The MUTCD (Manual for Uniform Traffic Control Devices) is a bit confused (and a lot lacking) when it comes to signs for temporary traffic control devices. Orange is supposed to be the color for temporary traffic control devices, yet the manual uses regulatory (white) signs for sidewalks in construction zones. A white sign indicates permanence, an orange sign indicates temporary. That subtlety seems beyond the comprehension of the people who write the MUTCD, but I’m here to help them. Below are the pairs of signs for sidewalk closure in construction zones. On the left is the existing MUTCD sign, on the right is the sign as it should be.
There might be situations in which the permanent, white regulatory sign might be appropriate, though the number of such situations is and should be rare. Sidewalks should be continuous, not broken, not closed.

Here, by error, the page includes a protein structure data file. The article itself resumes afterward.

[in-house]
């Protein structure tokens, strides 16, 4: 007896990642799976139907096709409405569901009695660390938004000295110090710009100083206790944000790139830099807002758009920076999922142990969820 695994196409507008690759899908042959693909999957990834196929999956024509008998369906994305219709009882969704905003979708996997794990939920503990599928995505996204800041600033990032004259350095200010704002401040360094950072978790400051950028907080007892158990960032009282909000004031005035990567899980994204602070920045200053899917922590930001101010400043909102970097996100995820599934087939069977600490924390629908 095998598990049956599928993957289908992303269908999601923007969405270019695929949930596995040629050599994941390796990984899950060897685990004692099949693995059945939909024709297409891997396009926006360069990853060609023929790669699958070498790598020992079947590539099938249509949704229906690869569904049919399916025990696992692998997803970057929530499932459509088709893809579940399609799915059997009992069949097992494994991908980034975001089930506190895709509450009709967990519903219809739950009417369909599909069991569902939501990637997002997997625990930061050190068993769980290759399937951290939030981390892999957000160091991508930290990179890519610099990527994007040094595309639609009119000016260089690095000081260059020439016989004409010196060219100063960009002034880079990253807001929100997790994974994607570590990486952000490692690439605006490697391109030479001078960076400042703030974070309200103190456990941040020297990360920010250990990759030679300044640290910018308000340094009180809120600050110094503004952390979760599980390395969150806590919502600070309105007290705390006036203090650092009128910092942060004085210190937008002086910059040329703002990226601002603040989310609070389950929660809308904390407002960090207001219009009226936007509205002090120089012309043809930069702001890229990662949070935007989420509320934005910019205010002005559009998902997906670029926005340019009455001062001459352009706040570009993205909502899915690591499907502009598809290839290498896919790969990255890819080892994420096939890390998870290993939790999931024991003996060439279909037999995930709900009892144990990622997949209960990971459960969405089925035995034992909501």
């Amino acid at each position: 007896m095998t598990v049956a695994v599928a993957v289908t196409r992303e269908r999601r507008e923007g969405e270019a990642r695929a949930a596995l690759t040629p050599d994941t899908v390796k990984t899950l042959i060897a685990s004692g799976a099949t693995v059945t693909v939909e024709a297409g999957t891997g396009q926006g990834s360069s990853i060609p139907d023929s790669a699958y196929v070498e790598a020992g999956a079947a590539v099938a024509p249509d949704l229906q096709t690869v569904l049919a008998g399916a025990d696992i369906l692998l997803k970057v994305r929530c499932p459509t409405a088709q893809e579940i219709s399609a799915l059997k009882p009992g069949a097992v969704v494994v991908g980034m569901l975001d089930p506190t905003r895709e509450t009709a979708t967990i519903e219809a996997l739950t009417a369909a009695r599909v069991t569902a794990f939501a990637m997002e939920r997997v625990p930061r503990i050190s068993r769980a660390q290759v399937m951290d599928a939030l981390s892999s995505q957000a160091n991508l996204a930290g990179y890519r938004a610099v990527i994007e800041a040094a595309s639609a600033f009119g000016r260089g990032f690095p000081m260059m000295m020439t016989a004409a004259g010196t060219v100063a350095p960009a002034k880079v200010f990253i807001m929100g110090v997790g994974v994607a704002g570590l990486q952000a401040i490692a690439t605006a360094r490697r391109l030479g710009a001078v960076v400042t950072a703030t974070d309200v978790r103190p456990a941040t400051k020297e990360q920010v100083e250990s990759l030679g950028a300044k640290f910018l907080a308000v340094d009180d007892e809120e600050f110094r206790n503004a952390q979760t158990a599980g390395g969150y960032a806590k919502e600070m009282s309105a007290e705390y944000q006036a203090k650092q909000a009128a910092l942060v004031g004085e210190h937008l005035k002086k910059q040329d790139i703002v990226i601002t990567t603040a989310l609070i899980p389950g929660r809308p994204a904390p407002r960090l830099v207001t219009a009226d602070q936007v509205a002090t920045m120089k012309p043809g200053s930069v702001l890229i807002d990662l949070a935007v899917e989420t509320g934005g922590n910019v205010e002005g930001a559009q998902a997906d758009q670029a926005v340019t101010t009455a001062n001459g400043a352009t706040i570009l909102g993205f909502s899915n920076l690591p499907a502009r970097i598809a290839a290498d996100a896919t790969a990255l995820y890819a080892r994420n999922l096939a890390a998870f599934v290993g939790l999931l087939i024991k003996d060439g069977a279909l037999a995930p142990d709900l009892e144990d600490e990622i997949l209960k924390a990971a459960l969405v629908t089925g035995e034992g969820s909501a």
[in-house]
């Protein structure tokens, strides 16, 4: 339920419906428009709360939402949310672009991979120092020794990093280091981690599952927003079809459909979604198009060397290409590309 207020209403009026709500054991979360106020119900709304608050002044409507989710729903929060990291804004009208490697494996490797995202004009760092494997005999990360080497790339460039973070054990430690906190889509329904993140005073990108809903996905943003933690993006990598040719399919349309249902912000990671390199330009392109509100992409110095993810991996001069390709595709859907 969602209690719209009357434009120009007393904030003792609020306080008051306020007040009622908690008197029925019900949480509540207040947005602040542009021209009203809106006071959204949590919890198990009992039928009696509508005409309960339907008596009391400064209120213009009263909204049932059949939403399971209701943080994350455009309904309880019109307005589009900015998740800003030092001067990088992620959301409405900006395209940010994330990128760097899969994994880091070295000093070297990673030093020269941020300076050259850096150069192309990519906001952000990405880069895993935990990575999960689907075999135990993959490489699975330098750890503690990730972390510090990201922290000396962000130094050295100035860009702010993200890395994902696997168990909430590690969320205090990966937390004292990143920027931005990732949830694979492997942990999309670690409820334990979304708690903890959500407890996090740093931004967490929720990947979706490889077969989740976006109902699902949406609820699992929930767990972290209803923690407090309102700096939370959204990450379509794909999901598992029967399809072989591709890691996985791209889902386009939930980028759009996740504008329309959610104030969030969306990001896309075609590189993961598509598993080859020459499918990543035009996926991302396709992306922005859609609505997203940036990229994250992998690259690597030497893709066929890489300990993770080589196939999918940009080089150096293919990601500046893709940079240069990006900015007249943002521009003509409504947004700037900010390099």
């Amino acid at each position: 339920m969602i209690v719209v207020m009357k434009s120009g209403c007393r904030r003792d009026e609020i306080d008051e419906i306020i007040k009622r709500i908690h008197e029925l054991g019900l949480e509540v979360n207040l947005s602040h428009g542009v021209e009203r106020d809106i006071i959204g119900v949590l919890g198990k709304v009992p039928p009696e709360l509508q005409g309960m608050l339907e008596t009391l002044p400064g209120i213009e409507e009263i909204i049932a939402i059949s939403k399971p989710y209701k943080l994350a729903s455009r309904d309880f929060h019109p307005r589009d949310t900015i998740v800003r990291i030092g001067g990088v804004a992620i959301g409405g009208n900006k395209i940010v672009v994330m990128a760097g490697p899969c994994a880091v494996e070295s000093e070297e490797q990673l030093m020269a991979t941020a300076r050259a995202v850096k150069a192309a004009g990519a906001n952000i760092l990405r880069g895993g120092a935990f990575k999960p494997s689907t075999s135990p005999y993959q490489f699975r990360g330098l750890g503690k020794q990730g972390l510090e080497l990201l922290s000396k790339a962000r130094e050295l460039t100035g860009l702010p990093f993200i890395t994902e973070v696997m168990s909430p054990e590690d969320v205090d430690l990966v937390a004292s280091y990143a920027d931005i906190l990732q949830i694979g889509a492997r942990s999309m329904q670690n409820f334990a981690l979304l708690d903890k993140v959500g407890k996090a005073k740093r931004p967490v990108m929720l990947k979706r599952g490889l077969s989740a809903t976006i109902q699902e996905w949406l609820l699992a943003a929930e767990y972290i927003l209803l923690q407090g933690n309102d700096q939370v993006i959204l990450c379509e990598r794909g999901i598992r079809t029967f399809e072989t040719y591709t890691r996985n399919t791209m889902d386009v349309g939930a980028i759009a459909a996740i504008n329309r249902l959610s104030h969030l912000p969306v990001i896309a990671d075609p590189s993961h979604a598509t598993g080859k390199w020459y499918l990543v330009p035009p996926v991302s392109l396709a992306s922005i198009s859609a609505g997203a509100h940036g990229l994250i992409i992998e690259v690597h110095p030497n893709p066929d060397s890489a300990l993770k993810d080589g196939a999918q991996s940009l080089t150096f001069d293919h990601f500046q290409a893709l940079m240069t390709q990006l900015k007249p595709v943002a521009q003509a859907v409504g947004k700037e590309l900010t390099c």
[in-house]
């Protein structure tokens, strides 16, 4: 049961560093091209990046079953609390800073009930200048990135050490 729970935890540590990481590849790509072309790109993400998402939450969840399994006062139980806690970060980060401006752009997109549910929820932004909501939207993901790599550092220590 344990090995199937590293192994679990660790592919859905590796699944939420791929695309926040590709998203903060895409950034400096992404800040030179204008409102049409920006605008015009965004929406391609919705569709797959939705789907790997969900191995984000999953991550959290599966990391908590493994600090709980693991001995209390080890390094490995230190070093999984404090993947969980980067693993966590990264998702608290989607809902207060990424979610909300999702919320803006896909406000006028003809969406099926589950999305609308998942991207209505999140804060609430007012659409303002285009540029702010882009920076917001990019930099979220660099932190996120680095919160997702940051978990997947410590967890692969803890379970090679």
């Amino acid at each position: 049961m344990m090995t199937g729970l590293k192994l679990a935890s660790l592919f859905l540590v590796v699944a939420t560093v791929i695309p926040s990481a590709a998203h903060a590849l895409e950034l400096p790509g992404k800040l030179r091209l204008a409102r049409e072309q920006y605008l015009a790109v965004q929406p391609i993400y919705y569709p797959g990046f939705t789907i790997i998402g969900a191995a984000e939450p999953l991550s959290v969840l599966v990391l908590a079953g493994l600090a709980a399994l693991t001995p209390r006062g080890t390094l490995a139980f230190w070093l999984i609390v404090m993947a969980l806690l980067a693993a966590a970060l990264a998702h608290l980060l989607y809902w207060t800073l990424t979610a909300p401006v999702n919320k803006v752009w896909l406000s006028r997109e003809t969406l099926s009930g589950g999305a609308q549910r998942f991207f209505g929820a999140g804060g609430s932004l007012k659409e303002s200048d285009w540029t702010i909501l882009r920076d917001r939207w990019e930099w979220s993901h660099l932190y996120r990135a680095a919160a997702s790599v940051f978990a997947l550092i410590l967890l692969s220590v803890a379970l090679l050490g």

Note that I did not include the R9-10 sign with arrows pointing both ways, since I can’t think of a context in which that would be the appropriate sign. Unless someone can, it should be removed from the MUTCD.
I have also suggested that all TTC signs be given a unique code, not M, not R, not W, but perhaps T.
Though in most cases the construction zone signing and barriers improve after they are reported (first time, second time, third time…), sometimes they get worse. I had reported to the Sac311 system that there was no advance warning of the sidewalk closed ahead on the south side of J Street, westbound, at 7th Street. This the left hand photo below.